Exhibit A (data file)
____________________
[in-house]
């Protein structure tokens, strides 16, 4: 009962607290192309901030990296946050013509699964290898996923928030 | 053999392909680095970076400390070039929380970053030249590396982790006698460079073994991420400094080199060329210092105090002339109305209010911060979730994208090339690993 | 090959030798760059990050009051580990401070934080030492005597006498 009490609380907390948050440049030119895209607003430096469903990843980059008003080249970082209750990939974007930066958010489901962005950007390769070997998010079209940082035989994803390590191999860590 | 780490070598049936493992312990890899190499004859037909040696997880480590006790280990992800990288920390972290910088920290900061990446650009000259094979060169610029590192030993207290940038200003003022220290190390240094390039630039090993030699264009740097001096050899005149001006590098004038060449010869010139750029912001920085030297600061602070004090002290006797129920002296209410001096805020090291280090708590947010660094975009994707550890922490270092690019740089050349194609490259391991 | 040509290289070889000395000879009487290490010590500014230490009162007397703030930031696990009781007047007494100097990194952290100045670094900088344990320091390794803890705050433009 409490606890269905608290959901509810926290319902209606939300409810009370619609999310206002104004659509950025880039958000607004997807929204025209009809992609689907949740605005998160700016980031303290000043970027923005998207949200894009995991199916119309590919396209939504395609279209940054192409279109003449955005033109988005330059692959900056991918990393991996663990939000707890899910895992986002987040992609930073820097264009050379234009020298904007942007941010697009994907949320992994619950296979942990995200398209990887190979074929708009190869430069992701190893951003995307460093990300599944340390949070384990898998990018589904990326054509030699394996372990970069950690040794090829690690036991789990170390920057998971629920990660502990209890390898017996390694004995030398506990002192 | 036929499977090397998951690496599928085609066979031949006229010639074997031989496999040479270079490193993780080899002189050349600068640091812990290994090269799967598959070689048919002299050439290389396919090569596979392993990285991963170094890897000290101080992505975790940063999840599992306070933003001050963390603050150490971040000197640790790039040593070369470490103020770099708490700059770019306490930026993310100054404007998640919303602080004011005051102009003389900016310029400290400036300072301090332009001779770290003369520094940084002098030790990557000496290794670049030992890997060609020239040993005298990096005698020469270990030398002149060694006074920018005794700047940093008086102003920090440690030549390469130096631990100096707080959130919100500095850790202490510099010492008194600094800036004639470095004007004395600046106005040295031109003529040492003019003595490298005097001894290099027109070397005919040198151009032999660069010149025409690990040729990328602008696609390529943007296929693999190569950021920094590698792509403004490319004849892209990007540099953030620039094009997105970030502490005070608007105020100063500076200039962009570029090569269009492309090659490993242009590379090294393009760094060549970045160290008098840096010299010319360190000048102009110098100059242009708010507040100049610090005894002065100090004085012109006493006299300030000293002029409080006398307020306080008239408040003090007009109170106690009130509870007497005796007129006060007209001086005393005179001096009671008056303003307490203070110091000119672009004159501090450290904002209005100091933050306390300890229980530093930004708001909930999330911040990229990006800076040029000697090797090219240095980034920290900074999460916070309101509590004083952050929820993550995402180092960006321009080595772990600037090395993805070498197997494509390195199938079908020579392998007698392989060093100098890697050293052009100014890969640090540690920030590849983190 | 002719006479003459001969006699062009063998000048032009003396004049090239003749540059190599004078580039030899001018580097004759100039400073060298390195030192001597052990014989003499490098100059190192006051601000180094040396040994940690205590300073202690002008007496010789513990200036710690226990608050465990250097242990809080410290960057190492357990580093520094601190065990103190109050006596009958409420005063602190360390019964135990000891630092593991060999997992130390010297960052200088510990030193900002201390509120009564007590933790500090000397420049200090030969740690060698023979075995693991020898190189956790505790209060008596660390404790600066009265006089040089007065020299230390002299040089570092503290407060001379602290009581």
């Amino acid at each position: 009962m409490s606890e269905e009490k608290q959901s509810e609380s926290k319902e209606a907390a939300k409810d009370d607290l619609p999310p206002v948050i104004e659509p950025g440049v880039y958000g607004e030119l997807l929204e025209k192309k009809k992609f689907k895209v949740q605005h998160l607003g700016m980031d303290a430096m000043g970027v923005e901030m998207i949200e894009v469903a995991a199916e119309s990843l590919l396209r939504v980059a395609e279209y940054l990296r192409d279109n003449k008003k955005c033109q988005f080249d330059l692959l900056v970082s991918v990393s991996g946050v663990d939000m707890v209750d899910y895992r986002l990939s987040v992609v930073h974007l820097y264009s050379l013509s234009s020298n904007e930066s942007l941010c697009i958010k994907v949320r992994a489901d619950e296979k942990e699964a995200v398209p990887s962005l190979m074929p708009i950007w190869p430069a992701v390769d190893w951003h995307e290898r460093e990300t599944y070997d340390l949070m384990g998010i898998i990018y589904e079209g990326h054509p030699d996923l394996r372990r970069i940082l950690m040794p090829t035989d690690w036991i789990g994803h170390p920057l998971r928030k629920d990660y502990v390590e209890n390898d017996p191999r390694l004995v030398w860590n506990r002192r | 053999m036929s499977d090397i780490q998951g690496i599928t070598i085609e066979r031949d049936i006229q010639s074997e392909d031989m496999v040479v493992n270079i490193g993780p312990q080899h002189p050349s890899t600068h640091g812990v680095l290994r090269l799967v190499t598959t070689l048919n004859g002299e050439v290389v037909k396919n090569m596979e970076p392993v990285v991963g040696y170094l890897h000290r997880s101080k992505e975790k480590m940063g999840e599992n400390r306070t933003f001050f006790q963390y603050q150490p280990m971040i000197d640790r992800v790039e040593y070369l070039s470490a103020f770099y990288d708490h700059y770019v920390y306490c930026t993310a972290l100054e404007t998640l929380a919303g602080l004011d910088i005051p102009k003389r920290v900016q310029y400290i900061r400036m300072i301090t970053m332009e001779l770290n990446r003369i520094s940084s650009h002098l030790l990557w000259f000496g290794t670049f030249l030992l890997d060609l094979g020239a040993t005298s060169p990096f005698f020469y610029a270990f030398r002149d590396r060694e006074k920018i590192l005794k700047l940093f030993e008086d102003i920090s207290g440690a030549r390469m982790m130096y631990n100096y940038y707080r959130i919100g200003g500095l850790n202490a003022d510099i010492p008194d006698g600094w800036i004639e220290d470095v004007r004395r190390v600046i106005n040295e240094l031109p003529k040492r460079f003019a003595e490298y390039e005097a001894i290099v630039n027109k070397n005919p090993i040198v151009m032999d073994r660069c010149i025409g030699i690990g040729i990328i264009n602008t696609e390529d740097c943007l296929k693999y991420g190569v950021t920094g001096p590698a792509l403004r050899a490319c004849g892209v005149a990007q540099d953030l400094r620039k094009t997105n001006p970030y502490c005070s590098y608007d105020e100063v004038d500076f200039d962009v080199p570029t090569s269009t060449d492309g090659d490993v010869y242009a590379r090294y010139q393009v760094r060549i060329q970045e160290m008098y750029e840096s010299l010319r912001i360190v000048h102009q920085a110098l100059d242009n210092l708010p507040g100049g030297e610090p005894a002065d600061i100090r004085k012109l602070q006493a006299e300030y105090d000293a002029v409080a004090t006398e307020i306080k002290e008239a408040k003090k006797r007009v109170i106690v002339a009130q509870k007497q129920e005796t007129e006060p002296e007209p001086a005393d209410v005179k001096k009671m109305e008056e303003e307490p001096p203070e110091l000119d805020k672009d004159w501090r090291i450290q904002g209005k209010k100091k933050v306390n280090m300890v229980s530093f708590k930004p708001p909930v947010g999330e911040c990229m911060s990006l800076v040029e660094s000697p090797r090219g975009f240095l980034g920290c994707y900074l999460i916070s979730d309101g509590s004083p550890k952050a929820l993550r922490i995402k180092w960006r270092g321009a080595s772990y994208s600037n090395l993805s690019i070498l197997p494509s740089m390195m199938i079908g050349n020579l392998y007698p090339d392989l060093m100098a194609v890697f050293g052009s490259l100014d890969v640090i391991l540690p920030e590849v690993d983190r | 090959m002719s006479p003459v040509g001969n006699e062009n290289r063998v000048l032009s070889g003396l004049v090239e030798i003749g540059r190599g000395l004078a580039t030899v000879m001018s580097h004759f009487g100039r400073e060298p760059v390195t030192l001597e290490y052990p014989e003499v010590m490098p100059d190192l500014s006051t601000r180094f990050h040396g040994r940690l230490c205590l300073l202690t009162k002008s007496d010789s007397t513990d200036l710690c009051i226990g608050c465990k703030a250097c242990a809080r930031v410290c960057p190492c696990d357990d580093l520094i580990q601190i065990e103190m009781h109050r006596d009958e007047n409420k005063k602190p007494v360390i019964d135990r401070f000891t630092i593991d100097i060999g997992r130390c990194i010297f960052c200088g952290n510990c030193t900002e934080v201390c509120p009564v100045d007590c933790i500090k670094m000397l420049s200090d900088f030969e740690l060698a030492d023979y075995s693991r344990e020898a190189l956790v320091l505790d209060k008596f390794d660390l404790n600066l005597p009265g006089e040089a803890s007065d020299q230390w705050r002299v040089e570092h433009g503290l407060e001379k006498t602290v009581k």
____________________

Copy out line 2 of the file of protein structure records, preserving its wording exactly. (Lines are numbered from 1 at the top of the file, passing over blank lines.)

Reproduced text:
């Protein structure tokens, strides 16, 4: 009962607290192309901030990296946050013509699964290898996923928030 | 053999392909680095970076400390070039929380970053030249590396982790006698460079073994991420400094080199060329210092105090002339109305209010911060979730994208090339690993 | 090959030798760059990050009051580990401070934080030492005597006498 009490609380907390948050440049030119895209607003430096469903990843980059008003080249970082209750990939974007930066958010489901962005950007390769070997998010079209940082035989994803390590191999860590 | 780490070598049936493992312990890899190499004859037909040696997880480590006790280990992800990288920390972290910088920290900061990446650009000259094979060169610029590192030993207290940038200003003022220290190390240094390039630039090993030699264009740097001096050899005149001006590098004038060449010869010139750029912001920085030297600061602070004090002290006797129920002296209410001096805020090291280090708590947010660094975009994707550890922490270092690019740089050349194609490259391991 | 040509290289070889000395000879009487290490010590500014230490009162007397703030930031696990009781007047007494100097990194952290100045670094900088344990320091390794803890705050433009 409490606890269905608290959901509810926290319902209606939300409810009370619609999310206002104004659509950025880039958000607004997807929204025209009809992609689907949740605005998160700016980031303290000043970027923005998207949200894009995991199916119309590919396209939504395609279209940054192409279109003449955005033109988005330059692959900056991918990393991996663990939000707890899910895992986002987040992609930073820097264009050379234009020298904007942007941010697009994907949320992994619950296979942990995200398209990887190979074929708009190869430069992701190893951003995307460093990300599944340390949070384990898998990018589904990326054509030699394996372990970069950690040794090829690690036991789990170390920057998971629920990660502990209890390898017996390694004995030398506990002192 | 036929499977090397998951690496599928085609066979031949006229010639074997031989496999040479270079490193993780080899002189050349600068640091812990290994090269799967598959070689048919002299050439290389396919090569596979392993990285991963170094890897000290101080992505975790940063999840599992306070933003001050963390603050150490971040000197640790790039040593070369470490103020770099708490700059770019306490930026993310100054404007998640919303602080004011005051102009003389900016310029400290400036300072301090332009001779770290003369520094940084002098030790990557000496290794670049030992890997060609020239040993005298990096005698020469270990030398002149060694006074920018005794700047940093008086102003920090440690030549390469130096631990100096707080959130919100500095850790202490510099010492008194600094800036004639470095004007004395600046106005040295031109003529040492003019003595490298005097001894290099027109070397005919040198151009032999660069010149025409690990040729990328602008696609390529943007296929693999190569950021920094590698792509403004490319004849892209990007540099953030620039094009997105970030502490005070608007105020100063500076200039962009570029090569269009492309090659490993242009590379090294393009760094060549970045160290008098840096010299010319360190000048102009110098100059242009708010507040100049610090005894002065100090004085012109006493006299300030000293002029409080006398307020306080008239408040003090007009109170106690009130509870007497005796007129006060007209001086005393005179001096009671008056303003307490203070110091000119672009004159501090450290904002209005100091933050306390300890229980530093930004708001909930999330911040990229990006800076040029000697090797090219240095980034920290900074999460916070309101509590004083952050929820993550995402180092960006321009080595772990600037090395993805070498197997494509390195199938079908020579392998007698392989060093100098890697050293052009100014890969640090540690920030590849983190 | 002719006479003459001969006699062009063998000048032009003396004049090239003749540059190599004078580039030899001018580097004759100039400073060298390195030192001597052990014989003499490098100059190192006051601000180094040396040994940690205590300073202690002008007496010789513990200036710690226990608050465990250097242990809080410290960057190492357990580093520094601190065990103190109050006596009958409420005063602190360390019964135990000891630092593991060999997992130390010297960052200088510990030193900002201390509120009564007590933790500090000397420049200090030969740690060698023979075995693991020898190189956790505790209060008596660390404790600066009265006089040089007065020299230390002299040089570092503290407060001379602290009581």